Nerdsworth Academy


5 Minute Friday | Everyday Shooter

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All kinds of shapes will march across the player's screen in Everyday Shooter.  Oh, and you should shoot them.

All kinds of shapes will march across the player's screen in Everyday Shooter. Oh, and you should shoot them.

Hey all,

Welcome to the return of 5 minute Friday! I ran into a bunch of nasty video problems the last couple of weeks, but I think I’ve finally got it sorted out.

This week, I decided to play an indie game that my brother bought me for Christmas, Everyday Shooter. EdS is a top-down shoot ’em up game from Jonathan Mak. For 5 Minute Friday #2, I sat down and played the game for about 5 minutes. This got me through the first level, and a bit of the second (on which I immediately died).

The background shifts and moves based upon the player's actions.

The background shifts and moves based upon the player's actions.

While there are many top-down shooters out there, what sets EdS apart from most other arcade games is its focus on music: you control a… presence in the game world that shoots… *something* at the various shapes that move across the screen. It’s all very abstract and musically focused; it reminds me of AudioSurf.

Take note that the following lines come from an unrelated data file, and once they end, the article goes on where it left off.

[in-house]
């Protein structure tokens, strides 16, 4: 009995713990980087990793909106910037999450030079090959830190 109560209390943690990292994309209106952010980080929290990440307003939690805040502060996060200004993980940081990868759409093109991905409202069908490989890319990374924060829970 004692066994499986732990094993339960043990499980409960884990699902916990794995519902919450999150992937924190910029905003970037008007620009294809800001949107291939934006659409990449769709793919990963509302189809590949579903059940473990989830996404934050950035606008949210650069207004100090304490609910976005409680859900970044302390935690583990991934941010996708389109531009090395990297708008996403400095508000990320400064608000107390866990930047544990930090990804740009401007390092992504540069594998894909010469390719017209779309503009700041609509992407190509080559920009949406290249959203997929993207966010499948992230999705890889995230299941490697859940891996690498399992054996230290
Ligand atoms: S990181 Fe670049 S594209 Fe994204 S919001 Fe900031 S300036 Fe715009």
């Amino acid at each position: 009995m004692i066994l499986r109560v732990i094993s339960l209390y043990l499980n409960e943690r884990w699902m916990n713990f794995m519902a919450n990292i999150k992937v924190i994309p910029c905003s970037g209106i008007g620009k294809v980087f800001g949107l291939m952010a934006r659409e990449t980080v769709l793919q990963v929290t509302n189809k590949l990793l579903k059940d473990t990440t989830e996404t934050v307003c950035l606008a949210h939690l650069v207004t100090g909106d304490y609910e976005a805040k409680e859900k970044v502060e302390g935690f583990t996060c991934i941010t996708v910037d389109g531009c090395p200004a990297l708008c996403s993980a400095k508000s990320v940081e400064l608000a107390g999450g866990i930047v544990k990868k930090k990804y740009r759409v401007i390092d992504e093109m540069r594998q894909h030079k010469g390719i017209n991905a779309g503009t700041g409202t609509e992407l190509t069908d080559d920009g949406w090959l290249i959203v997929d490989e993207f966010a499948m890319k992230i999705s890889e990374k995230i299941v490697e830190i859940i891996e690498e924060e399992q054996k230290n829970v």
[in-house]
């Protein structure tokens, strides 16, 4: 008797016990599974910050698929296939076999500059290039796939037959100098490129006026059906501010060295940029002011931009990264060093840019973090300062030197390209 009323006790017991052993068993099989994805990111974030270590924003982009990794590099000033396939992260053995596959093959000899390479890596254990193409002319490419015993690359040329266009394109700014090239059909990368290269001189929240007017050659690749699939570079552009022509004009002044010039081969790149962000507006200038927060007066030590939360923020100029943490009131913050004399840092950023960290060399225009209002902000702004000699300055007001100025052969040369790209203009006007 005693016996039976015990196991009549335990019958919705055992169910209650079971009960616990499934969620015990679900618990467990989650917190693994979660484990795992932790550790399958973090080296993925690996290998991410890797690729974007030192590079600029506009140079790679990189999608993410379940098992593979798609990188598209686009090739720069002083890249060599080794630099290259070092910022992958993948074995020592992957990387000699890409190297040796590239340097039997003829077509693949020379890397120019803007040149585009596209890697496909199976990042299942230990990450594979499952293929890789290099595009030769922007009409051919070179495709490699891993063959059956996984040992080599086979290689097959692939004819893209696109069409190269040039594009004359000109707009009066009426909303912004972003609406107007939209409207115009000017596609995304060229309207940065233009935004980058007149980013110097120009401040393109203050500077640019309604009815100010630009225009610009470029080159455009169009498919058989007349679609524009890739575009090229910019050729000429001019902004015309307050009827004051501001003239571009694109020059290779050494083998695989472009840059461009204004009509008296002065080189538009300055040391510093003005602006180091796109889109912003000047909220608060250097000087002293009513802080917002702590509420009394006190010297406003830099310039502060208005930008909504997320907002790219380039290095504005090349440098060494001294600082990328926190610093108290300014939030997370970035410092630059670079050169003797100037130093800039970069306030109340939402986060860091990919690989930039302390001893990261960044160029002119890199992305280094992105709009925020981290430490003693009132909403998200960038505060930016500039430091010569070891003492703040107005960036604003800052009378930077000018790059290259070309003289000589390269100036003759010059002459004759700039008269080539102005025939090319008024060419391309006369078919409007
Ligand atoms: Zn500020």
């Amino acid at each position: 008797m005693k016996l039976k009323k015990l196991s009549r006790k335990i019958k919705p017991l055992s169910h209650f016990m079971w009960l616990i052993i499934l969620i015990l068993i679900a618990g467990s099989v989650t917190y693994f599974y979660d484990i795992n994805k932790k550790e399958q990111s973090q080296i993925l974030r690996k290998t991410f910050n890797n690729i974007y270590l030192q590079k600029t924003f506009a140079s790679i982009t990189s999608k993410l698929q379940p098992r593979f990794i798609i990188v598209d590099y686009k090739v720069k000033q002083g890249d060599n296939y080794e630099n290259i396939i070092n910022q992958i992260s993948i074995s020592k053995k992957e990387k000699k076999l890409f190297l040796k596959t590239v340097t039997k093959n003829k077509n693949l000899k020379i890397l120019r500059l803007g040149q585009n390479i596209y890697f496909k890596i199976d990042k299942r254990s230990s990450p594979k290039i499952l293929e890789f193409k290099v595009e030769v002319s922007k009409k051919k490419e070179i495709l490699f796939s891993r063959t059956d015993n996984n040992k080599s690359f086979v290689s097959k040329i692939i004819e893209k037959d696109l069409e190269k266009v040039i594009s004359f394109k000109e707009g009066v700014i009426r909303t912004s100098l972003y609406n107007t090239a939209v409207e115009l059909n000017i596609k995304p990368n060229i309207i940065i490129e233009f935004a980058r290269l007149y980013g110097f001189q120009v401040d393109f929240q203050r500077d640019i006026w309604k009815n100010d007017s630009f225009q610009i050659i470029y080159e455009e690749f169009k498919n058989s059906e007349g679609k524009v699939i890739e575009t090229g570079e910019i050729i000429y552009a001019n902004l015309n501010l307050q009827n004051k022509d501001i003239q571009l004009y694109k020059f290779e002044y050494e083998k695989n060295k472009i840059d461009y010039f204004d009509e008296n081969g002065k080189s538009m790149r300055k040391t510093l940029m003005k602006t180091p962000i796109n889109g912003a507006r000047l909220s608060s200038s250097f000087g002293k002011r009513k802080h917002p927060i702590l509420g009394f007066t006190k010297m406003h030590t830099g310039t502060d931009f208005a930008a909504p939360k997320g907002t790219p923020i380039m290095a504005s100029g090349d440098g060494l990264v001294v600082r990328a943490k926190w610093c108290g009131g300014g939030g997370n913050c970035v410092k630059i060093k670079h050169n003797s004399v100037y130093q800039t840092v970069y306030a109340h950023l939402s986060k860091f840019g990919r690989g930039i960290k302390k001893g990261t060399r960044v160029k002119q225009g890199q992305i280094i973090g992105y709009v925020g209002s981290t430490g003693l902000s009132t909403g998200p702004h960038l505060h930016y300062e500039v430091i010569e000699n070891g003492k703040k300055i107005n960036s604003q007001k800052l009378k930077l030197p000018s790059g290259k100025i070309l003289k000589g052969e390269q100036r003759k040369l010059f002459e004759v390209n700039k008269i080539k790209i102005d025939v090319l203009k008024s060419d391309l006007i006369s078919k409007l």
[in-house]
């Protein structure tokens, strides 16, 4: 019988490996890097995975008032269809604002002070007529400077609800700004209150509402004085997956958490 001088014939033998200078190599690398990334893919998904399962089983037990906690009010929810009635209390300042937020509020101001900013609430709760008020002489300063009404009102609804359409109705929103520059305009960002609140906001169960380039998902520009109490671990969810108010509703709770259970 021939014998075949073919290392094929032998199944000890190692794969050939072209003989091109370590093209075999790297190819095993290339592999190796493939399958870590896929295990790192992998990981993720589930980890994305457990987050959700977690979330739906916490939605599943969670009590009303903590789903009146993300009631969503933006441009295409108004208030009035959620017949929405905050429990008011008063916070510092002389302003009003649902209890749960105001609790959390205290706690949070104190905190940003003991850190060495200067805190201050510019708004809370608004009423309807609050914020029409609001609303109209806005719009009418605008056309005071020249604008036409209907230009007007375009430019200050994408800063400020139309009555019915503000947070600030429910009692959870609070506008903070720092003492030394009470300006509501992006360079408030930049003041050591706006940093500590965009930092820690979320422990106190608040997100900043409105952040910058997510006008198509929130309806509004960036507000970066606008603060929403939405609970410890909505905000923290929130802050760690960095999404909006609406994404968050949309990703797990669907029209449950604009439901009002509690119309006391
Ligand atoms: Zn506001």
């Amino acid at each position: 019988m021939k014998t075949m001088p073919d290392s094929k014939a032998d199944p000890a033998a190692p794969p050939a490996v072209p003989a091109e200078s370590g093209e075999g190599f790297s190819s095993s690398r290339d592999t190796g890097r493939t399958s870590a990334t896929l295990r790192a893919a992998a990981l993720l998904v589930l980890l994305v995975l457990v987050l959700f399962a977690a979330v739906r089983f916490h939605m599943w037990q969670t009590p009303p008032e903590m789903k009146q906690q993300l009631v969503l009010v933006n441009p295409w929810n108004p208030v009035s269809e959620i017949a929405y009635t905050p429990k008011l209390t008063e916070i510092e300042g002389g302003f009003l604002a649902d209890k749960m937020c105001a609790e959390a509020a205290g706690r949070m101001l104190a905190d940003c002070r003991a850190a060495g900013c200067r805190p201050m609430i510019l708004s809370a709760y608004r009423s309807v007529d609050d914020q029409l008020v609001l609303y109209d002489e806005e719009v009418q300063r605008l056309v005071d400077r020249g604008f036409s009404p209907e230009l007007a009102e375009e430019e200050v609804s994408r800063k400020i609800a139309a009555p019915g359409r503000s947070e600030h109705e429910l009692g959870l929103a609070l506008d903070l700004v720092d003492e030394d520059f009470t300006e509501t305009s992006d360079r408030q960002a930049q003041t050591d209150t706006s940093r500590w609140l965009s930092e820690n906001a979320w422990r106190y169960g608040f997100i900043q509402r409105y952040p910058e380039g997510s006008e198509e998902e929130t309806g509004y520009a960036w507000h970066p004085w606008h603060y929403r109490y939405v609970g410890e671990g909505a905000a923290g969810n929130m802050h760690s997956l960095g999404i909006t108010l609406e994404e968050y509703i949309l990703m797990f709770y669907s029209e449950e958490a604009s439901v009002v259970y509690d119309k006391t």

The screen gets busy very quickly in Everyday Shooter.  This is quite tame.

The screen gets busy very quickly in Everyday Shooter. This is quite tame.

What is cool is that as you hit the shapes you are rewarded with musical notes, rather than the traditional explosions and violent sound effects. It makes for a very different experience; I found myself trying to shoot the shapes in time with the beautiful, low-key background guitar, rather than just spamming my shots wherever I could. It was as if the shapes were there for me to pluck with my pick.

In addition to the aural rewards, moving your presence causes the background image to shift and change as well, making for a highly visceral (if distracting) game experience. Everything the player does has some immediate impact on the senses.

Although I can understand the appeal of the game, it just isn’t my cup of tea. I’m not really sure what I’m supposed to feel while playing; the music was slow and soothing, but I found the experience of trying to avoid or shoot the shapes stressful. I have never been a big shoot ’em up fan either, so that may be coloring my judgement. At the very least, Everyday Shooter is a fun game to dive into for a few minutes. I think that the genre of music games has a lot of potential, and Everyday Shooter is a great example of a game that fills a niche in the market.


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